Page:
7. Practice. After creating your social media plan and prior to launch, consider entering into these same spaces on your own. Whatever site you choose you may want either multiple personal accounts or a “persessional” account (which will be a blend of your personal and professional interests). This blended account works well when you are on a professional chat and want to ask a question or comment as an individual rather than on behalf of your organization. This approach can yield a more personal connection to those involved and you may find you receive more thoughtful responses when people feel like they are dealing with an individual over a group. Just remember if your personal account is public, business contacts may “find” you. Do not post questionable content that could alienate potential members/constituents. It would be a shame to distance someone who’s interested in your group because of a political icon you had posted on your personal site. The lines between personal and professional are blurring but continue to be mindful of distancing topics (if they are not a part of your organization’s mission) such as religion, graphic content, political persuasion, etc.
  8. Content Creation. Another essential component or your strategy should be how, when, what and where will you get content.  Will you be posting a daily blog, tweet, status update, forum post, etc.? Who will draft content? Will you spend much of your day posting others’ content (with proper credit given, of course)? What will the review process be? How will you handle comments to your posts? Brain storm on the what-ifs. Construct an editorial calendar (particularly helpful with multiple social networking posters/admins). We have all become content curators. Content brings people to your site and if they can get the same information elsewhere, they just might.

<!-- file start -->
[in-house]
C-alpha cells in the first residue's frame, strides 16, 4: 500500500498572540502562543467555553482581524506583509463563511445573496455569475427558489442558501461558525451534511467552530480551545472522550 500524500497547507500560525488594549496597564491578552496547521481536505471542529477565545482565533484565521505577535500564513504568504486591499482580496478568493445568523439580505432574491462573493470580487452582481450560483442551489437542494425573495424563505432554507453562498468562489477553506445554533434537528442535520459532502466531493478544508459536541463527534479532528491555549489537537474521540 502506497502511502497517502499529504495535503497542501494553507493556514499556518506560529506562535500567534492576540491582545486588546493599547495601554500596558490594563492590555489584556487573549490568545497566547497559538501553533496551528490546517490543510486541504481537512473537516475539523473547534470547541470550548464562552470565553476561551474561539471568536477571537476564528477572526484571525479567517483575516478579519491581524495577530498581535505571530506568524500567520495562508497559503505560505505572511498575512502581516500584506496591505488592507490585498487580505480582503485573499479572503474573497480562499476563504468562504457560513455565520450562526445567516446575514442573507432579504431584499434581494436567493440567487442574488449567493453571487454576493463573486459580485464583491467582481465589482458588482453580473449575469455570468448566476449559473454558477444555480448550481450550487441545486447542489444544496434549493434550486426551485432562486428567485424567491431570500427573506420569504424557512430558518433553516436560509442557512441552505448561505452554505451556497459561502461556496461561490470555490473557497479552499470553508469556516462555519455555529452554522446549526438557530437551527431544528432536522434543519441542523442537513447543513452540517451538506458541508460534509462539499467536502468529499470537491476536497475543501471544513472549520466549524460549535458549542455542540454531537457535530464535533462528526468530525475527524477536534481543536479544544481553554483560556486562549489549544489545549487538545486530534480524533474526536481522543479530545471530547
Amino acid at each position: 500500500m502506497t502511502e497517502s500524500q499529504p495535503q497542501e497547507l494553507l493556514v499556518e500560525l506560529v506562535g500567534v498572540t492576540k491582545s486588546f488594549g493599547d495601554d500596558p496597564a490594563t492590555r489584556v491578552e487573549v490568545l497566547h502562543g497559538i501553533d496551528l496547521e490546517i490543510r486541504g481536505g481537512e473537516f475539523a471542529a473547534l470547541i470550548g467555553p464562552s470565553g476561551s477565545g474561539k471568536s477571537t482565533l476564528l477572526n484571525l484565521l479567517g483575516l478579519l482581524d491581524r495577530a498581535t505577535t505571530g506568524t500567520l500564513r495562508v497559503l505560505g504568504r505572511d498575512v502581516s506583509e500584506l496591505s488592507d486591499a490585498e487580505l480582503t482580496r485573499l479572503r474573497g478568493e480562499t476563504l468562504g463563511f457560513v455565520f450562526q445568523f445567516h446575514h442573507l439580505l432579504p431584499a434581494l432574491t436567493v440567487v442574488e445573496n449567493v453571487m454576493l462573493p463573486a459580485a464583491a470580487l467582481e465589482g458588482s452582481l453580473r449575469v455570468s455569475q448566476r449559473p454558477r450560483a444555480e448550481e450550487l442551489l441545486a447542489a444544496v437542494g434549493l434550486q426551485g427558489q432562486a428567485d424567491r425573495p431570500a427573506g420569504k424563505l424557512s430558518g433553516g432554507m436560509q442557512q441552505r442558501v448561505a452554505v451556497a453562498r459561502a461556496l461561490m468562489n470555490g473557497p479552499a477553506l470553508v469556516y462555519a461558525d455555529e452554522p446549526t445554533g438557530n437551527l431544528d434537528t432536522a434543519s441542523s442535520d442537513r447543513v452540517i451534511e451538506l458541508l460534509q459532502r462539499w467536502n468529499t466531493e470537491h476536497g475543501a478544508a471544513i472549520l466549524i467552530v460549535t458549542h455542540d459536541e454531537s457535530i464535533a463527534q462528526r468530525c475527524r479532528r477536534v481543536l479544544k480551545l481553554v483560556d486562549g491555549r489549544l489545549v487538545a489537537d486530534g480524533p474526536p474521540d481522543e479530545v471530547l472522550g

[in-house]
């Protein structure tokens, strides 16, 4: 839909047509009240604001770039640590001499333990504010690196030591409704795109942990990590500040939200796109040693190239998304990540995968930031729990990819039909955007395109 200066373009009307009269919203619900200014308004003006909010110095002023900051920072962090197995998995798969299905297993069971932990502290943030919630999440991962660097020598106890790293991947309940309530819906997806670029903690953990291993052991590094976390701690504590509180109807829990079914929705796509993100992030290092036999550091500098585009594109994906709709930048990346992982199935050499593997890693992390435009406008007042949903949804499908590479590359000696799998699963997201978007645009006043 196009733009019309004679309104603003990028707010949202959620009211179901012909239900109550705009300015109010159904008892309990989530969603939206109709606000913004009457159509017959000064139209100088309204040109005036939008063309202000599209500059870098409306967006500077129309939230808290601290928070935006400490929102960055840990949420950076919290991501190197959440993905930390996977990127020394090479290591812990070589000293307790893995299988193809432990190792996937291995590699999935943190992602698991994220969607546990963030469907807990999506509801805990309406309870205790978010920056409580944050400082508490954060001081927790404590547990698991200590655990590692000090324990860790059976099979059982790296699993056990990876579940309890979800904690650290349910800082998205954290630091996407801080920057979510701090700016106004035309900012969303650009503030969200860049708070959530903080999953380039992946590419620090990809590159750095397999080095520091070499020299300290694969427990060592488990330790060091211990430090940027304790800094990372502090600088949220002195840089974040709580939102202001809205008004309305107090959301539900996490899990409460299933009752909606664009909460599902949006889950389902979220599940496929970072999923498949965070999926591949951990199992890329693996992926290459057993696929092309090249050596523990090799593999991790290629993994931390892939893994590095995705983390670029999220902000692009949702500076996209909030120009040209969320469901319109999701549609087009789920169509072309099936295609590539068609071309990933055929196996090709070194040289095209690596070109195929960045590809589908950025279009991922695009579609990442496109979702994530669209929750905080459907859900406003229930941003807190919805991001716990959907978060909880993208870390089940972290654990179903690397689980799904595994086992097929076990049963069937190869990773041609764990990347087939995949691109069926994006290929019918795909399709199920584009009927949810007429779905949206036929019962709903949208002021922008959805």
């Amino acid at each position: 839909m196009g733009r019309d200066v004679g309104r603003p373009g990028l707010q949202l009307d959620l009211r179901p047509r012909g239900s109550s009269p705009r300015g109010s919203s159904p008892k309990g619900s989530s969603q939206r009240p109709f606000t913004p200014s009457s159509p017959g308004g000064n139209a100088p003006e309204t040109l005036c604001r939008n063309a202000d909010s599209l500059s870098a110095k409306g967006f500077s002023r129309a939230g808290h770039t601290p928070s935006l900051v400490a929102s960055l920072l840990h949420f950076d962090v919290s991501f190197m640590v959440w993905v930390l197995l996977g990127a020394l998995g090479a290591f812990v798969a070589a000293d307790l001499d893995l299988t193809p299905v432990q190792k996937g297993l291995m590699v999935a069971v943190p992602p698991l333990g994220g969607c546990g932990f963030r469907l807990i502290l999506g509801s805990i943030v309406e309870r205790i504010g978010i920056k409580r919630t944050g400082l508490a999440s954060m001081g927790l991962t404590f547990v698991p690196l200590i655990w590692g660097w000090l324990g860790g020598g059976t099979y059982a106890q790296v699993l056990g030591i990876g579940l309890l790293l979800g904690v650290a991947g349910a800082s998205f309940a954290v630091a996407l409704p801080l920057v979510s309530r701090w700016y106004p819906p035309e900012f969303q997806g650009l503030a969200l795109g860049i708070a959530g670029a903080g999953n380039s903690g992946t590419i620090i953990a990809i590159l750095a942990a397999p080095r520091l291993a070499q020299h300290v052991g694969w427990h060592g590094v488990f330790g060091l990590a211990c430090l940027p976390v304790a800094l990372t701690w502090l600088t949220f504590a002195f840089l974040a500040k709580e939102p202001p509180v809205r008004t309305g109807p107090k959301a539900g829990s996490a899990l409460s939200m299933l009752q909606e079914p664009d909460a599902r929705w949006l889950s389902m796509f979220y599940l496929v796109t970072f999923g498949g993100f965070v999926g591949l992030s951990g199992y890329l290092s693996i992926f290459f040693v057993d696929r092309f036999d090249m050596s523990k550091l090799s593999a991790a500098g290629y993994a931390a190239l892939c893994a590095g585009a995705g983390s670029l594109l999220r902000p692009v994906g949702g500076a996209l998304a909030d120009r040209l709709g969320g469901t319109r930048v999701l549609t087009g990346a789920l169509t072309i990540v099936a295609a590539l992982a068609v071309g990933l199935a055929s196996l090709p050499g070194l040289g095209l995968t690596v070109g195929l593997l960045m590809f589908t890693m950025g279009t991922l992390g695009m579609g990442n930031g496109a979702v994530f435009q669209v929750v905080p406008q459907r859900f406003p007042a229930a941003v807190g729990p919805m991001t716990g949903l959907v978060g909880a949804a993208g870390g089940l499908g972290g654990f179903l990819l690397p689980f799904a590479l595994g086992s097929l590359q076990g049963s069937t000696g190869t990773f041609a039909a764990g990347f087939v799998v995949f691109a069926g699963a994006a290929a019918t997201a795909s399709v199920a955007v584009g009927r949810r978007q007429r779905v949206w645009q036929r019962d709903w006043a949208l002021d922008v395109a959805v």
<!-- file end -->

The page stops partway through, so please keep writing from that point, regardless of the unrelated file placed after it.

9. Bring Joy. In addition to content, people are looking for a sense of community. Monitoring your space to ensure that it remains a positive place for exchange and growth is important but don’t stop there. Consider posts from your members utilizing their talents; wiki pages so they can contribute their knowledge; file libraries of their industry articles. Solicit members for ideas and content. They’ll feel valued. Help them get published (in a virtual sense), feel appreciated. Make introductions, facilitate connections and garner loyalty.  
  10. Fail Big. Why write this blog post about how to succeed in drafting a social media strategy only to talk about failure? Oxymoronic? Lose the fear of failure. You cannot try something as monumental as implementing social media without considering, what if this doesn’t work? The only way to fail at social media is not considering the time and energy it will take to get the community off the ground. Waiting for your community to go viral (without promotion and quality content) is like hoping to be discovered as a rock star by playing Wii. Make plans for the acquisition of the resources involved. Where will the man hours, content and funding come from?

For some, what happened to Nestle’s Facebook page (unfriendly forces posted all kinds of unflattering commentary to their wall) is seen as the ultimate social media failure but as terrible as the marketing department may have considered it initially, Nestle has become a case study for social media gurus around the world. People are talking about it. Plus, it wasn’t the fact that they had a Facebook page that was the source of failure it was their reaction to the unexpected. It was handled with brashness from an ivory tower (but most likely a knee-jerk reaction from someone at the helm lacking the knowledge of the company’s social media goals/intentions). Failure is not a yes or no concept in social media. It’s not what happens but how it’s handled. All organizations have weaknesses but it’s up to you to display them or not. Sometimes they’re displayed unintentionally by others and if that happens you should have a planned response or a chain of command behind organizational reaction (not the twenty-something intern who just happens to “get” social media, unless of course he or she is onboard with the mission and goal of your campaign).

Social media requires strategy and adherence to a mission or intention for your organization. It is not something to merely play around with in between meetings or to give the boss’s teenaged son something to do over the summer. It should be an intentional, thought-provoking extension of your organization. Taking the time prior to implementation is crucial to your success (and enjoyment) and increases the long-term value of your efforts.